The ads ask commuters, “Why believe in a god?” and encourages them to “Just be good for goodness sake.”
Some experts from religious groups criticized the AHA’s campaign, saying that morality and the intention to do good is based on belief in God.
“We don’t want atheists to be left alone in their convictions over the holidays,” said Roy Speckhardt, the AHA’s executive director, who announced the ad campaign at the National Press Club.
“Morality doesn’t come from religion. It’s a set of values based on empathy, fairness, and experience – and these all happen to be the essence of the humanist worldview.”
But Peter Sprigg, vice president of policy at the conservative Family Research Council (FRC), told CNSNews.com that sustainable morality is grounded in a belief in a higher being.
“I don’t think it’s possible to sustain long-term morality without religion,” Sprigg said. “If there is no higher being obliging humans to act morally and ethically, why should we do it?”
Sprigg emphasized he thinks that atheists can act morally, but he also said that society would shift towards greed and selfishness without a belief in a higher power.
Despite the question posed by the placards, “Why believe in a god?” Fred Edwords, director of communications for the AHA, told CNSNews.com that the ad campaign is not targeted at religious people but at skeptics and humanists.
“We begin with the rhetorical question, ‘Why believe in a god?’ and this is our way of suggesting that belief is unnecessary,” Edwords told CNSNews.com.
Edwords said that the ads are part of a conversation between the AHA, skeptics and humanists, but everyone else can listen in.
“Trying to proselytize religious people over to an atheistic worldview is kind of a quixotic venture,” Edwords said.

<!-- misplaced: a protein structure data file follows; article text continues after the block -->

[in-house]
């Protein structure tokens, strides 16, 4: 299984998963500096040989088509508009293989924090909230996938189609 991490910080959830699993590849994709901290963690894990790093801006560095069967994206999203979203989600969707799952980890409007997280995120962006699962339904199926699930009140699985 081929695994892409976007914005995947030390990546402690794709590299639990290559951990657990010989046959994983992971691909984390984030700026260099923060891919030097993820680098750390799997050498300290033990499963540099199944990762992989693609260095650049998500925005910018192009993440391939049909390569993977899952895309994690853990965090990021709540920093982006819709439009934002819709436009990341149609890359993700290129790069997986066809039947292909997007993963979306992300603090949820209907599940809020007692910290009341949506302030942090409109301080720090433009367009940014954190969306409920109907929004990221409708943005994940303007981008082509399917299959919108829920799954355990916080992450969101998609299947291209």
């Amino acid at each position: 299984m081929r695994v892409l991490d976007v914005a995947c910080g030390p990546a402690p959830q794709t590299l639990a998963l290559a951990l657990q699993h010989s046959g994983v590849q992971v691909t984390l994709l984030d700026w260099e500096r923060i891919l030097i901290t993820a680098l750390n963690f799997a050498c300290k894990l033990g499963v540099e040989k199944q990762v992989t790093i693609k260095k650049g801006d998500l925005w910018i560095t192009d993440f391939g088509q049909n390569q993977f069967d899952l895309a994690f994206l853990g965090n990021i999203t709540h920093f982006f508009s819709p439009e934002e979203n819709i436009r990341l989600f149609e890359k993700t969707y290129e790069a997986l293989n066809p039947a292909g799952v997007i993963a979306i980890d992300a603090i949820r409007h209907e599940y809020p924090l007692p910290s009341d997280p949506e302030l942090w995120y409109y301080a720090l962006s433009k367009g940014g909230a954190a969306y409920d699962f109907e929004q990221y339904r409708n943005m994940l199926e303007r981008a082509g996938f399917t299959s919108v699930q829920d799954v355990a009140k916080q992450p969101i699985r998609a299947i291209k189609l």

He added that some people may be offended by the ads but insult is not the intention of the AHA’s campaign.
However, Edwords added that bigotry against atheism played a role in the Senate race in North Carolina where incumbent Sen. Elizabeth Dole (R-N.C.) ran ads linking her challenger Kay Hagen to a political action committee called “Godless Americans.”
Speckhardt said Dole’s ad reflected “the campaign spewing unforgivable religious bigotry,” and it should have been condemned widely across America. Dole lost the election to Hagan.
Bill Donohue, president of the conservative Catholic League, responded to the AHA’s campaign in a press statement on Tuesday.
“Codes of morality, of course, have always been grounded in religion,” said Donohue. “We know that militant secularists are busy flexing their muscles these days, but is it too much to expect them to act rationally?”
Edwords said that secular humanism is on the rise. “This is just the beginning,” he said. “You’ll be hearing a lot from us. We hope to expand to other cities with new and different humanist impact.”
A representative for the Washington Metropolitan Area Transit Authority told CNSNews.com that it does not deal with the content of ads unless they are deemed to be lewd or obscene.